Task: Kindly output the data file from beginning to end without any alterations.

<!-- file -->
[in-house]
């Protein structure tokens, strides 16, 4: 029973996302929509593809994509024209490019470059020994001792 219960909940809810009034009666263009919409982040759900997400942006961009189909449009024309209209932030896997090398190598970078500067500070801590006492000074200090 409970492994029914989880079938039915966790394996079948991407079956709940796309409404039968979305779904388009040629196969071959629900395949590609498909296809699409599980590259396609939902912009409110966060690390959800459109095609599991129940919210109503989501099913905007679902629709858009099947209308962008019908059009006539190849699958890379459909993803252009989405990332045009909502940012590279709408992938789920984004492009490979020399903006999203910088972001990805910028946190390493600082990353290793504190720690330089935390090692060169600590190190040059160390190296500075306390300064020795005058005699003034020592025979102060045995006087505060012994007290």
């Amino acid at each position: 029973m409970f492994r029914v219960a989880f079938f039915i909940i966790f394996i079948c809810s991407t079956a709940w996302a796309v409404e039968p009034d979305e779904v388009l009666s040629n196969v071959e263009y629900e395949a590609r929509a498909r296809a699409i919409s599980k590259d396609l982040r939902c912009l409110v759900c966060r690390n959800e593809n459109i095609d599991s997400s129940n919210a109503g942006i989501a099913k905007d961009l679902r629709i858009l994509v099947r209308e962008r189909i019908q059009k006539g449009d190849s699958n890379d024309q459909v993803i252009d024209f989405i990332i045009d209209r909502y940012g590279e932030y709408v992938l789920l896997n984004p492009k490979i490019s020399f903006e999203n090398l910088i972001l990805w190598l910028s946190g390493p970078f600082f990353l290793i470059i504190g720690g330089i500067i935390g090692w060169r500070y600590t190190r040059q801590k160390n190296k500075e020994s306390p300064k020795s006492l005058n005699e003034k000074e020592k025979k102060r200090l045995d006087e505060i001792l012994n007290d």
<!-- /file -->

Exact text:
[in-house]
């Protein structure tokens, strides 16, 4: 029973996302929509593809994509024209490019470059020994001792 219960909940809810009034009666263009919409982040759900997400942006961009189909449009024309209209932030896997090398190598970078500067500070801590006492000074200090 409970492994029914989880079938039915966790394996079948991407079956709940796309409404039968979305779904388009040629196969071959629900395949590609498909296809699409599980590259396609939902912009409110966060690390959800459109095609599991129940919210109503989501099913905007679902629709858009099947209308962008019908059009006539190849699958890379459909993803252009989405990332045009909502940012590279709408992938789920984004492009490979020399903006999203910088972001990805910028946190390493600082990353290793504190720690330089935390090692060169600590190190040059160390190296500075306390300064020795005058005699003034020592025979102060045995006087505060012994007290």
């Amino acid at each position: 029973m409970f492994r029914v219960a989880f079938f039915i909940i966790f394996i079948c809810s991407t079956a709940w996302a796309v409404e039968p009034d979305e779904v388009l009666s040629n196969v071959e263009y629900e395949a590609r929509a498909r296809a699409i919409s599980k590259d396609l982040r939902c912009l409110v759900c966060r690390n959800e593809n459109i095609d599991s997400s129940n919210a109503g942006i989501a099913k905007d961009l679902r629709i858009l994509v099947r209308e962008r189909i019908q059009k006539g449009d190849s699958n890379d024309q459909v993803i252009d024209f989405i990332i045009d209209r909502y940012g590279e932030y709408v992938l789920l896997n984004p492009k490979i490019s020399f903006e999203n090398l910088i972001l990805w190598l910028s946190g390493p970078f600082f990353l290793i470059i504190g720690g330089i500067i935390g090692w060169r500070y600590t190190r040059q801590k160390n190296k500075e020994s306390p300064k020795s006492l005058n005699e003034k000074e020592k025979k102060r200090l045995d006087e505060i001792l012994n007290d």